London Tube Station Ghosts

As a child growing up in 1970’s London, I would take numerous journeys via the tube train system. In fact, some of these journeys were with my big sister and we’d travel free, all over London by sneaking through the ticket barriers, taking a tube to wherever it went and then do it all over again, until we got bored and took the tube home.

Some of the tube stations I visited would have a sense of strangeness about them and those were the stations I wanted to leave very quickly! Maybe the reason I felt that way was due to them being haunted, as many people have witnessed ghostly apparitions at these stations. Lots of public transport workers have reported such incidents and I’ll share 3 that the well known writer, lecturer and member of several Physical Research Societies, Andrew Green wrote about in his Our Haunted Kingdom book.  

Our first stop is Aldgate Station, which is one of the oldest stations in London. It was opened in 1876 and was part of the Metropolitan Railway. Back in the 1960s and 70’s, the reports of hauntings occurred so often that they were entered into the station log book.

In the late 60’s, a member of staff witnessed an old woman, bending over and stroking an older colleagues hair, whilst he was working on the control rooms buzz bar. It was a few minutes later that the older colleague made what would’ve been a fatal error and 22,000 volts passed through his body but yet despite being knocked unconscious by the surge, he was unharmed by this.  

Our next stop is Bank Station, which was originally known as City Station but its name was changed in 1900, due to how close it was to the Bank of England. Staff at the station would complain of how despondent they felt when they were at the station and along with that feeling, there would be the smell of rotting flesh. The workers would put the smell down to a nearby station, Liverpool Street, which was said to have been built on top of a plague pit.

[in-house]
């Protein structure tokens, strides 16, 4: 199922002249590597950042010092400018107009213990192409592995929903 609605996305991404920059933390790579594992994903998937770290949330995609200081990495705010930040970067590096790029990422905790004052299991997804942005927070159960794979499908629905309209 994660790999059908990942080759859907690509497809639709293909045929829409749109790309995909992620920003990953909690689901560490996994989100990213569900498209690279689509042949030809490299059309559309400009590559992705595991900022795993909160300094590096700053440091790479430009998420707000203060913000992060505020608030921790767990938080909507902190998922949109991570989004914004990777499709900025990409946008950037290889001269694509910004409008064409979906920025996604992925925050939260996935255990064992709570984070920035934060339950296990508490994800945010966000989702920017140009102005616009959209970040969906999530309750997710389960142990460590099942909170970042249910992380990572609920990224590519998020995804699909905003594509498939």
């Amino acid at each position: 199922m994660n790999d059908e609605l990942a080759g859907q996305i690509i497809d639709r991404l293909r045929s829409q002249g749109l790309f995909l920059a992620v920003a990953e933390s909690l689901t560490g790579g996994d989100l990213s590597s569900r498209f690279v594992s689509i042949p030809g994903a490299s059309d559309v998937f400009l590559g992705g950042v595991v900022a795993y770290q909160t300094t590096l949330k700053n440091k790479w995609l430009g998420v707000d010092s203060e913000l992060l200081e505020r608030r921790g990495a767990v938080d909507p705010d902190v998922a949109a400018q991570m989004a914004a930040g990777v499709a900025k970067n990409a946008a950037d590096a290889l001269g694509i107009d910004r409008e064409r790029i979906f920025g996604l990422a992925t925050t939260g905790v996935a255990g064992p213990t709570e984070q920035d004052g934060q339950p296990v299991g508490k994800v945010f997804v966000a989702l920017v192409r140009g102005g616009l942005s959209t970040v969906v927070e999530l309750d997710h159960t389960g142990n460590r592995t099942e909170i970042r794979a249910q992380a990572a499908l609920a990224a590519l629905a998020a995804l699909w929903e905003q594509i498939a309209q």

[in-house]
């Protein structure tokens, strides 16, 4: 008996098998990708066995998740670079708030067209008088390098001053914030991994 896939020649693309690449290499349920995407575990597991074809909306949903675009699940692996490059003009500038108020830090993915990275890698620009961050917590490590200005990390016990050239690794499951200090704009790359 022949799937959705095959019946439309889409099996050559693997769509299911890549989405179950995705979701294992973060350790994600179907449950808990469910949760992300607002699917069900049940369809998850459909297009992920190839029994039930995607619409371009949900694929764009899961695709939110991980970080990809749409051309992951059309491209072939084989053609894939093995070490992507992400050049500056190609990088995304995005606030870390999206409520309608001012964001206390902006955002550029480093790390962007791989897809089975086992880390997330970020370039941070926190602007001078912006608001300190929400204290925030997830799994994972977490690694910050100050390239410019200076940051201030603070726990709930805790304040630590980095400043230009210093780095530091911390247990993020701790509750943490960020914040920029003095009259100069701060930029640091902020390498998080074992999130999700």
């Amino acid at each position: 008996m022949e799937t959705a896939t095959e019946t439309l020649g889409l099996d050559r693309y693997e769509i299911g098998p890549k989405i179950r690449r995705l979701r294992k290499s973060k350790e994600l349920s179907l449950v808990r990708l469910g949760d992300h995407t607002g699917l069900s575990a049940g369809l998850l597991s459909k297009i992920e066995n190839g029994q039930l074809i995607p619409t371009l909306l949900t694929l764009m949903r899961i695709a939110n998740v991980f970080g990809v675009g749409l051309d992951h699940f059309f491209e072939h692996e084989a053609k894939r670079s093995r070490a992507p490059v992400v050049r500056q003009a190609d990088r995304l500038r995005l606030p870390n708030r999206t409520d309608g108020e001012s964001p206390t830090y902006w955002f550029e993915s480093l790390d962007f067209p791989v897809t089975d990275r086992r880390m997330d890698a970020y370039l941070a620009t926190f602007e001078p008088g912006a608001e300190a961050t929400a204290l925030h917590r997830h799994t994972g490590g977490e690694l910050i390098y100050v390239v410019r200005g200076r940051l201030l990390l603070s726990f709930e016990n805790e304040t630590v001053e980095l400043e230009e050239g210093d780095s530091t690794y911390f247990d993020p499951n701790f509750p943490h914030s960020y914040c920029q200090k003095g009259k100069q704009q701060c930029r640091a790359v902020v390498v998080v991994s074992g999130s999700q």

There was a ghost that was said to haunt the station and the Bank of England building. It was said to be a woman called Sarah Whitehead, who when seen, was said to be wearing a long item of clothing and she would be seen gliding along and through one of the entrances at the station. Sarah’s brother was executed as he was found guilty of forging cheques when he worked in the Bank of England. When her brother died, Sarah would visit the area of the station and the Bank of England every day, trying to find her brother.

When she died, she was buried in an old graveyard that was later to become the garden of Bank. Part of this garden was later used for another entrance for Bank Station and this was the entrance Sarah’s ghostly figure was seen.

For our last visit to a haunted tube station, we go to Ickenham Station, which was first opened in 1905. It was in 1952, at 2am when an engineer was working in the sub-station at the end of the platform, when he looked up and saw a middle-aged woman, wearing a red scarf, who was looking at him. She beckoned him to the huge switchboard, where she indicated he should follow her down the adjoining staircase. He felt compelled to follow her and as he saw her take the last but one step, she completely vanished!

Several other members of staff had also reported seeing this same ghostly woman and it is believed she had died when she fell onto the conductor rail, a couple of decades before.